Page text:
Facts about phosphorus you should know

Highly-manured soils, wet growing conditions and lodging in cereal crops

Phosphorus or phosphate (P) is the most complex of the big four macronutrients in crop production. When you buy phosphate fertilizer, you are actually buying P2O5 the oxidized version, which is 62 parts actual P and 80 parts oxygen. Your actual P is only 43 per cent by weight.

The phosphate in all soils is absolutely essential for plant growth and energy exchange. This plant nutrient is key for plant cell biochemical functions and is a component of the DNA and RNA for cell division. Phosphate is needed in large quantities for seed germination, root development and seed or fruit production.

Related Articles

Agricultural phosphate is mined from mineral rock and the amount available worldwide is limited. Five countries hold about 95 per cent of known P reserves — Morocco, China, South Africa, Jordan and the United States.

Phosphate fertilizer is usually available as super phosphate, monoammonium phosphate (MAP) and diammonium phosphate. Phosp­hates are extracted from rock phosphate by treating it with sulphuric acid in order to render the phosphate soluble.

Rock phosphate itself, sometimes called black gold as well as the “organic” bone meal, are very highly insoluble forms of phosphate. They are only sparingly useful in acidic soils below pH 5.5 and conditions of high rainfall. Bone meal and rock phosphate are totally unsuitable for neutral or high pH soils.

With P deficiency, plant growth is retarded, roots are stunted and leaves are usually red/purple pigmented — at this stage it’s usually too late to apply P.

When soluble P is applied to cropland it does not move very far in the soil from where it was applied. It quickly binds with aluminum, iron and micronutrients, especially at soil pH below 5. Remember, an average soil has something around five per cent of the soil weight in iron (Fe) and seven per cent of a typical soil is aluminum (Al) by weight. Since P is so easily fixed when it is applied to soil perhaps only 10–20 per cent is taken up by crop plants in the year of application. P is most readily available at pH 6.5 to neutral, and at a higher soil pH of 7.5 and up it again becomes less plant available.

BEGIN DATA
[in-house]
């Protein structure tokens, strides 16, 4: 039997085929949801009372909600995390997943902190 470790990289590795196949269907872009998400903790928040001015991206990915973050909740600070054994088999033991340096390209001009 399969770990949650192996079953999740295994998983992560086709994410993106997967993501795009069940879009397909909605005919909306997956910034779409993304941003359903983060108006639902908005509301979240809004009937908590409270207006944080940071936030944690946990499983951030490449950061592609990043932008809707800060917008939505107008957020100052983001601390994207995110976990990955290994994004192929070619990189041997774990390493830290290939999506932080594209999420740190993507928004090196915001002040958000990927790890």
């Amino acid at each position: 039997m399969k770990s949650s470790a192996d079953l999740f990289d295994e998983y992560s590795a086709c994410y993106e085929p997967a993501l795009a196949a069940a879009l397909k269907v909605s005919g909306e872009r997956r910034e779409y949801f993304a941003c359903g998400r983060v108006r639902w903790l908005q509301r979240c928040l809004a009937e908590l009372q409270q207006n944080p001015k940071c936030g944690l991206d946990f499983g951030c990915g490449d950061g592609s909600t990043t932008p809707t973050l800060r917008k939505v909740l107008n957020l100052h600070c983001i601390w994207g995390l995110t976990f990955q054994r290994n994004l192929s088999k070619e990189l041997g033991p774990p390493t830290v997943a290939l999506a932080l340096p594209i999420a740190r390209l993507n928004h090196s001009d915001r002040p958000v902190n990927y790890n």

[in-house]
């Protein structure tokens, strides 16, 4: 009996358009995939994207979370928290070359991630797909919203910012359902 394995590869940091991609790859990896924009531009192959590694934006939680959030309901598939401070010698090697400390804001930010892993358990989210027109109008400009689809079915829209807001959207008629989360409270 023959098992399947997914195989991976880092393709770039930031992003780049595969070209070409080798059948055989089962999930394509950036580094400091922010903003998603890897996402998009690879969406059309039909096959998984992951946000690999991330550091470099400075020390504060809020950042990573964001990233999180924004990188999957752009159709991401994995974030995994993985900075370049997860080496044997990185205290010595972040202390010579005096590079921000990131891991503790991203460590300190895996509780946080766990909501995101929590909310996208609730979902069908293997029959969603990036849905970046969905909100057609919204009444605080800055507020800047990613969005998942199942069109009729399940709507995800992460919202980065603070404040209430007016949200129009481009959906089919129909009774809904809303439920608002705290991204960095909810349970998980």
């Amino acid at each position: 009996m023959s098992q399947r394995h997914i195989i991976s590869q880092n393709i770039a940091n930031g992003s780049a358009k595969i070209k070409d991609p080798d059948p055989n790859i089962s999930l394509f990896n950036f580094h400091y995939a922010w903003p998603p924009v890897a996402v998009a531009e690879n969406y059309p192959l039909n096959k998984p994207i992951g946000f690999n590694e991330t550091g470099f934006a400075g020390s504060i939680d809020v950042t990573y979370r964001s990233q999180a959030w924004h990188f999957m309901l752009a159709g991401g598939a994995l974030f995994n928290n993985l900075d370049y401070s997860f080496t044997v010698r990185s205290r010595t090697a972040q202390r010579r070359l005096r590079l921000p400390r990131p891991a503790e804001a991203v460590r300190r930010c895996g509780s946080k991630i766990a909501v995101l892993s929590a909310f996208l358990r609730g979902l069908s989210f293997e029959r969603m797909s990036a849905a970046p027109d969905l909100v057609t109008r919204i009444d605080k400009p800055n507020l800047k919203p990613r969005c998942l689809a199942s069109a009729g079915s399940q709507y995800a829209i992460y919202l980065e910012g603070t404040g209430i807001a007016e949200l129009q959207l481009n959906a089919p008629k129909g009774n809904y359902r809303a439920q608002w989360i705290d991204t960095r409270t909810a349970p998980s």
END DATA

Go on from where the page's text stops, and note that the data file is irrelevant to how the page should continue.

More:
In mineral soils, the total P in soils that is immediately plant available is around one per cent at any given time. In most soils, phosphorus can be found in both inorganic -P and organic -P forms.

Thus, while the majority of soil P is pretty stable, it is largely unavailable to plants. The small amount of P that is water soluble is replenished slowly during the growing season following plant uptake. This P is made available in a slow process from organic matter decomposition and by interchange with soil mycorrhiza for most crops, canola and beets excepted.

Adding P fertilizers frequently to cropland will maintain those P reserves and build up the soil P. In soils that test very low for P, the reserves will be insufficient to meet the crop demand over the growing season, resulting in lower yields and significantly delayed crop maturity.

A significant proportion of P in mineral soils is stored in the soil organic matter. This organic P is made plant available by microbial activity, providing that moisture, warm temperatures and the soil pH is suitable.